Nigeria Table of Contents
Since 1962, when students prevented the government from signing the Anglo-Nigerian Defense Pact, they have played an active role in influencing government actions. From the 1970s on, they have engaged in violent protests and riots that have sometimes resulted in fatalities. The grounds for these riots have ranged from narrow concerns, such as unacceptable dining facilities and boarding conditions, to broader national issues, such as the removal of government subsidies on petroleum products, the SAP, and repressive government. Since 1977 no year has passed without one university or other institution of higher learning being closed because of violent student protests. The most dramatic were the 1978 "Ali must go" riots, in which all universities in the country protested a rise in the costs of university education; and the 1989 anti-SAP riots, which claimed many lives.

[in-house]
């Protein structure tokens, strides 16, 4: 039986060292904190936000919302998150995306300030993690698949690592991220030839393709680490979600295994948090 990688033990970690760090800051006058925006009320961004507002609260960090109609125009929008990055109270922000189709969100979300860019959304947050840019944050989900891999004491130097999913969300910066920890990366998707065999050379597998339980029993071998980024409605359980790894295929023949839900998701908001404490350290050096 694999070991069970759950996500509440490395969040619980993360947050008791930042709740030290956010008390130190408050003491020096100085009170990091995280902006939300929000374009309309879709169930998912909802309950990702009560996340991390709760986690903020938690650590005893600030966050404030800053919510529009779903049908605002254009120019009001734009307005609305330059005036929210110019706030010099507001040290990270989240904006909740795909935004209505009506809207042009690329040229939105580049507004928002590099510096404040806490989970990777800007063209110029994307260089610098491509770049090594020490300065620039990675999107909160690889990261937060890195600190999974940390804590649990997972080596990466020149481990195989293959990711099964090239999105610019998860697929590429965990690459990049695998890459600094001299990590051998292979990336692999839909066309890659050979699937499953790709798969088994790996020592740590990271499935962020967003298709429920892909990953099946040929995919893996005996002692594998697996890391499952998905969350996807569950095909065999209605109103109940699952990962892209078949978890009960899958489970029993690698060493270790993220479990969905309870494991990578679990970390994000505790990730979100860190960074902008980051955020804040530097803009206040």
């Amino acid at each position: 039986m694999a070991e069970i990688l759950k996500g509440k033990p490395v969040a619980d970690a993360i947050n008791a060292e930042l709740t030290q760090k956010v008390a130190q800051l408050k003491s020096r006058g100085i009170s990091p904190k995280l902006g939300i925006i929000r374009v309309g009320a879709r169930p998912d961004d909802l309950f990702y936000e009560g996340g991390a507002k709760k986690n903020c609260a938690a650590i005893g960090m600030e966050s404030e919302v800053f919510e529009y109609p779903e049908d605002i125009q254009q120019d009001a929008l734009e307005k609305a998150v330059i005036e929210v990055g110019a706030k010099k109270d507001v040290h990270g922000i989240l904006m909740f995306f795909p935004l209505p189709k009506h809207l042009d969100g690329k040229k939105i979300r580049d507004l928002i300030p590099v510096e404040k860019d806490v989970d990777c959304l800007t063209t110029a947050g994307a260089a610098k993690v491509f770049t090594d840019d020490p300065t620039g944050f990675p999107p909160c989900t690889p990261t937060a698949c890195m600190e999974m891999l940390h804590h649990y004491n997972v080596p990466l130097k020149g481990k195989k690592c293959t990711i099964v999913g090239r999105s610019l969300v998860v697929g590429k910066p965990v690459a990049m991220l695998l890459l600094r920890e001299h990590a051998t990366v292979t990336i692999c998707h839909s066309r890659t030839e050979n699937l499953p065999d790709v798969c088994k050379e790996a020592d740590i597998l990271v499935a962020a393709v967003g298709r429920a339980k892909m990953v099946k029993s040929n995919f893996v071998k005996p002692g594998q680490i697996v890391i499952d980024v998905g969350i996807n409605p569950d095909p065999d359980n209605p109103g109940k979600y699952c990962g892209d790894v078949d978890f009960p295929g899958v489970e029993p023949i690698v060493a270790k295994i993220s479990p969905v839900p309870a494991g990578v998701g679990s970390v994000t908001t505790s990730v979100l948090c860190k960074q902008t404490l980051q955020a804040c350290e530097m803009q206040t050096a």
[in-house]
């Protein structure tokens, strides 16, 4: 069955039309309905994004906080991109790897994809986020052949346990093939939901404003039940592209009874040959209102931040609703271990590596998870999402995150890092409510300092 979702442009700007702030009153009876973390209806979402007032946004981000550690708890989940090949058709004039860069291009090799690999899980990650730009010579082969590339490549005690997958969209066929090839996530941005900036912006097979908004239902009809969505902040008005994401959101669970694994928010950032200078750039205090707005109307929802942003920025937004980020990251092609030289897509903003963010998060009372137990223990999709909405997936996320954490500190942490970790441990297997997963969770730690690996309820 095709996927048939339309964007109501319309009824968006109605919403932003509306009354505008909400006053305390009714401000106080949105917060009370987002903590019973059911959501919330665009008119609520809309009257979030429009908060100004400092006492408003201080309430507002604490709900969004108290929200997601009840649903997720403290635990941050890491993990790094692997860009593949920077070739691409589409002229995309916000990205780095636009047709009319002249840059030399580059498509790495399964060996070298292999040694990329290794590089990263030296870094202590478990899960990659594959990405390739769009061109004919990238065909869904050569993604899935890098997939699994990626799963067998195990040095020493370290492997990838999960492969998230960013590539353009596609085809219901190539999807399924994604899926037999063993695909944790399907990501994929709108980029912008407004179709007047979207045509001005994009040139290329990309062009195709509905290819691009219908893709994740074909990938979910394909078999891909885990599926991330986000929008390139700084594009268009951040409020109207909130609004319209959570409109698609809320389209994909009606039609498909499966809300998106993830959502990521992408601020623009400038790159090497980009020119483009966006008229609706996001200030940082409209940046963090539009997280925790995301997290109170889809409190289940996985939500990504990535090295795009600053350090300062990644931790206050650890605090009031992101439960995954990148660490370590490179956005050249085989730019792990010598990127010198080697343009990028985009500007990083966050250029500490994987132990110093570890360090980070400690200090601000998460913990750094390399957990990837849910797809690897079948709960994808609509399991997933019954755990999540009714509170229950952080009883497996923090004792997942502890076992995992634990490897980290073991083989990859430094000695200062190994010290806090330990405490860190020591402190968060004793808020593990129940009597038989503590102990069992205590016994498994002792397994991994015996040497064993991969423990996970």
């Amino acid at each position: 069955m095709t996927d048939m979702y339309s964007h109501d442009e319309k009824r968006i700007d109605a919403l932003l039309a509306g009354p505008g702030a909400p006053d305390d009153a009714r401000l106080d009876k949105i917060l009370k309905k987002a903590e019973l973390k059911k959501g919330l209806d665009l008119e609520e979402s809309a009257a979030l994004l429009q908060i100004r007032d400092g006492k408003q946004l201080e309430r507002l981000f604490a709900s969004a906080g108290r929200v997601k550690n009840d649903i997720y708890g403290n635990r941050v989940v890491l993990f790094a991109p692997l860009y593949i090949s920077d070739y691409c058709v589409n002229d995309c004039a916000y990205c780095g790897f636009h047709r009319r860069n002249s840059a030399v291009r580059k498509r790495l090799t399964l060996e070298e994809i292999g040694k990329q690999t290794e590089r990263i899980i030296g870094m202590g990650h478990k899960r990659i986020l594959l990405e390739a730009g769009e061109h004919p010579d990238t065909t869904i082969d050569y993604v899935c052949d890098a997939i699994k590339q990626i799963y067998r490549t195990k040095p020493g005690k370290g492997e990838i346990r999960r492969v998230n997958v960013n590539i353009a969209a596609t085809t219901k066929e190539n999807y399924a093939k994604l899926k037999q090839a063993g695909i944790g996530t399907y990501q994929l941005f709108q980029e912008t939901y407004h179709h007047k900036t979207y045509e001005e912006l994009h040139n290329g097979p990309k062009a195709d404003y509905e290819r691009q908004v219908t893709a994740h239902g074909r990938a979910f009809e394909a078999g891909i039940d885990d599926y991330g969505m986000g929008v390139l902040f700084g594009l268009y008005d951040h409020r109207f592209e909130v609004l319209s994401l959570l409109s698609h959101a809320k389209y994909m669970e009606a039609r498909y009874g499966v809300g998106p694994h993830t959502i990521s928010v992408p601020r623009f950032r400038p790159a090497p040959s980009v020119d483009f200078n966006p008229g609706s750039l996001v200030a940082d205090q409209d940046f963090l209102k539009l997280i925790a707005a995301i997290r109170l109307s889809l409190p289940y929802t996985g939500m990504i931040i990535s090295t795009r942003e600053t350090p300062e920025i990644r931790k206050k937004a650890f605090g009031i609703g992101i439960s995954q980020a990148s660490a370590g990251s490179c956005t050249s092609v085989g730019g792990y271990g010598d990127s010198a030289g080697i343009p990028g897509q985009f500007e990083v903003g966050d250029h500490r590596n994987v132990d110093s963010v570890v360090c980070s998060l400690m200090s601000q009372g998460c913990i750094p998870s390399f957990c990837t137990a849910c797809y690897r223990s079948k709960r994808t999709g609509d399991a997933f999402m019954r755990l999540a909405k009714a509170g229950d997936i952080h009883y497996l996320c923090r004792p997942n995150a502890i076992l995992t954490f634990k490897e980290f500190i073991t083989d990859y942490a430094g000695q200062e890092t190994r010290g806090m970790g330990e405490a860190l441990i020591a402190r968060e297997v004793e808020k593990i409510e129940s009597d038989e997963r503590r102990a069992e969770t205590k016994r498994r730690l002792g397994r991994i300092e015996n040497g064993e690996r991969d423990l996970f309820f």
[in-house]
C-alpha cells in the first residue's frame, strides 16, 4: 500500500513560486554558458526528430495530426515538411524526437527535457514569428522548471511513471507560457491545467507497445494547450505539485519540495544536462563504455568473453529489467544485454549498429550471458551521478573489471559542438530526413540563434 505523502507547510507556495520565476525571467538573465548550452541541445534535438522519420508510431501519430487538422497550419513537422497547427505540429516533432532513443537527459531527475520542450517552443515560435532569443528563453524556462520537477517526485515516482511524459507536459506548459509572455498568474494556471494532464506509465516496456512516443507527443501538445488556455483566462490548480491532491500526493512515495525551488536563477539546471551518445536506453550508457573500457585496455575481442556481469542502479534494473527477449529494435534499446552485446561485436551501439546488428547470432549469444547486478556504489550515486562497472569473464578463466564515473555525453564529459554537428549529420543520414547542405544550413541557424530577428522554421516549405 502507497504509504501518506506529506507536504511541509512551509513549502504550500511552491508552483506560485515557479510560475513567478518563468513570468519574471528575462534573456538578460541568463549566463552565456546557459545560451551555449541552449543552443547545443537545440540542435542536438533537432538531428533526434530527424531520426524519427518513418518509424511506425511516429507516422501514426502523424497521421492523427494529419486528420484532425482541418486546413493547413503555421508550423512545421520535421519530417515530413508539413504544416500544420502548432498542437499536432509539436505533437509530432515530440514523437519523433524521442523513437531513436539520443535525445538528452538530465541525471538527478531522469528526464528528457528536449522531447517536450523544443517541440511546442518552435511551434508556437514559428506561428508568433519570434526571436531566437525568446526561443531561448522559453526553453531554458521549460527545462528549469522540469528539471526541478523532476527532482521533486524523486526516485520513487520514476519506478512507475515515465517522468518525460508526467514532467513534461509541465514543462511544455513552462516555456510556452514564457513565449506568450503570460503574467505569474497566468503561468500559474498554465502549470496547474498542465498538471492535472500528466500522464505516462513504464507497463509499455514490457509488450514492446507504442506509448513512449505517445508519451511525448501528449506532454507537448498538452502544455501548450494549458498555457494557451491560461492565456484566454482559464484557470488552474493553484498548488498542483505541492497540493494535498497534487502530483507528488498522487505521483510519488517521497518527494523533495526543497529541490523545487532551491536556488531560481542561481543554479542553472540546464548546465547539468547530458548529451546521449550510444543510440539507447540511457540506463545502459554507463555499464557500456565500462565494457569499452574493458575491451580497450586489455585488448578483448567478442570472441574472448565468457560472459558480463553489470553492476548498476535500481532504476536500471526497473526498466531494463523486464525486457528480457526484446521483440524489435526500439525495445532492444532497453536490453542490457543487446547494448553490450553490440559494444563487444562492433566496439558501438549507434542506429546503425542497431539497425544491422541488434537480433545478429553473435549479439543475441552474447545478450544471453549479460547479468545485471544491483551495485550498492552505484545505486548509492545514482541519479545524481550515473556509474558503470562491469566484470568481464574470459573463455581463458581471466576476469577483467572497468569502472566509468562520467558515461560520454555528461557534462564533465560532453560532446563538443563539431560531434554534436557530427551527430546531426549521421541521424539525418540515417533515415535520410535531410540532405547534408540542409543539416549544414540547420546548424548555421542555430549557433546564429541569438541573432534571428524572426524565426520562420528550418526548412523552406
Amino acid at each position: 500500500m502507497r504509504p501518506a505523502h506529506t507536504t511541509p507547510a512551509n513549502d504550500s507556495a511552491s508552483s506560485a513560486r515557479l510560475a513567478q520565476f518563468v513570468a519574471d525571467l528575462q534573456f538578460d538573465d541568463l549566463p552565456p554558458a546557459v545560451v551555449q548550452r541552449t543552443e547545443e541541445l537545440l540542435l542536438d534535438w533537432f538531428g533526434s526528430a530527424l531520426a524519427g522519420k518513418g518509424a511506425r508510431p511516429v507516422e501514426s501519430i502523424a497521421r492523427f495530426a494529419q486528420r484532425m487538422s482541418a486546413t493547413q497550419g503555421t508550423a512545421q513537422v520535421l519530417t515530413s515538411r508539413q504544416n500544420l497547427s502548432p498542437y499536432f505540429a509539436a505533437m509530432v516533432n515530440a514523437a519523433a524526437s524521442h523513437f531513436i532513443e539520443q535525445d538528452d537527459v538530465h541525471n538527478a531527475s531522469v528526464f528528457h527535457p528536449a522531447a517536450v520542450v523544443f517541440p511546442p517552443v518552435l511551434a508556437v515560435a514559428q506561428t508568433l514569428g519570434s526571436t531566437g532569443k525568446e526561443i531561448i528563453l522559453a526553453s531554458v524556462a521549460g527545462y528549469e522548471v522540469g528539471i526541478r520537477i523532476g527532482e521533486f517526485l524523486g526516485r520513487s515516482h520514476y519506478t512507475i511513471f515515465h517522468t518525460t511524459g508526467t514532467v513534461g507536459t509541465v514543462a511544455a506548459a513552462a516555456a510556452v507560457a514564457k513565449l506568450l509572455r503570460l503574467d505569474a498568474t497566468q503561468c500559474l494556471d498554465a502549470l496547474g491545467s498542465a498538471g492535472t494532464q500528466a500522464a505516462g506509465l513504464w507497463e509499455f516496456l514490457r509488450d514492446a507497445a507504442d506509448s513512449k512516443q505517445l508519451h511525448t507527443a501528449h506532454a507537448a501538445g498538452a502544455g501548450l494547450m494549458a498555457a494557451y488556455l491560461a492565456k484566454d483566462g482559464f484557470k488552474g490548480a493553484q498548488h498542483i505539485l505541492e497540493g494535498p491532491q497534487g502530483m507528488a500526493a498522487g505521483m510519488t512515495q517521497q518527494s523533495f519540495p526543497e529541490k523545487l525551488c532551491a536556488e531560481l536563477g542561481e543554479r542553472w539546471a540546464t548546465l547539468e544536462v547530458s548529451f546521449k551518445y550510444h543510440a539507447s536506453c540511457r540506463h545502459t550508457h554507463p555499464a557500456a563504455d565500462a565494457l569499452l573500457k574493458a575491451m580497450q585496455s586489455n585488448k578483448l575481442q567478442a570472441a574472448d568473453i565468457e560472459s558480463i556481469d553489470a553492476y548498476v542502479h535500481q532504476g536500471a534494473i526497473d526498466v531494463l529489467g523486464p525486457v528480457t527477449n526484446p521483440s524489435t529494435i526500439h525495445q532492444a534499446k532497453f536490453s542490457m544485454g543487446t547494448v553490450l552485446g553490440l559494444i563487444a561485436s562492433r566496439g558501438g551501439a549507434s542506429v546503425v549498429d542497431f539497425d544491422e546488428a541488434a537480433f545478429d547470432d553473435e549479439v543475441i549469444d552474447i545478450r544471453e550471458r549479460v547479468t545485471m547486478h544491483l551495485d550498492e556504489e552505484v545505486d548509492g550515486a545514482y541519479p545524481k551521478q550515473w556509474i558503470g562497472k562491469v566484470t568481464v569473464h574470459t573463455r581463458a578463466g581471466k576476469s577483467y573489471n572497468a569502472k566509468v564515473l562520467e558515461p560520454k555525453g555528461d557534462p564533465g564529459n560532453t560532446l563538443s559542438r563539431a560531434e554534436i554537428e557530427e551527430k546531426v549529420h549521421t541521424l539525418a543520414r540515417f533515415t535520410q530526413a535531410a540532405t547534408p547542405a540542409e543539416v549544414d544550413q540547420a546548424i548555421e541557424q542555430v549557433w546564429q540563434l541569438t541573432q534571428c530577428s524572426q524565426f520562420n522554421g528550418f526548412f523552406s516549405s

Student activities were coordinated nationally by the National Association of Nigerian Students (NANS), which has operated underground since its proscription in 1986. Every institution of higher learning had a student union. Until 1986, when the Justice Mohammad panel recommended voluntary membership as a way to check student protests, membership in student unions was compulsory. There were several other student associations, such as voluntary groups and religious associations, which also articulated students' interests.
Data as of June 1991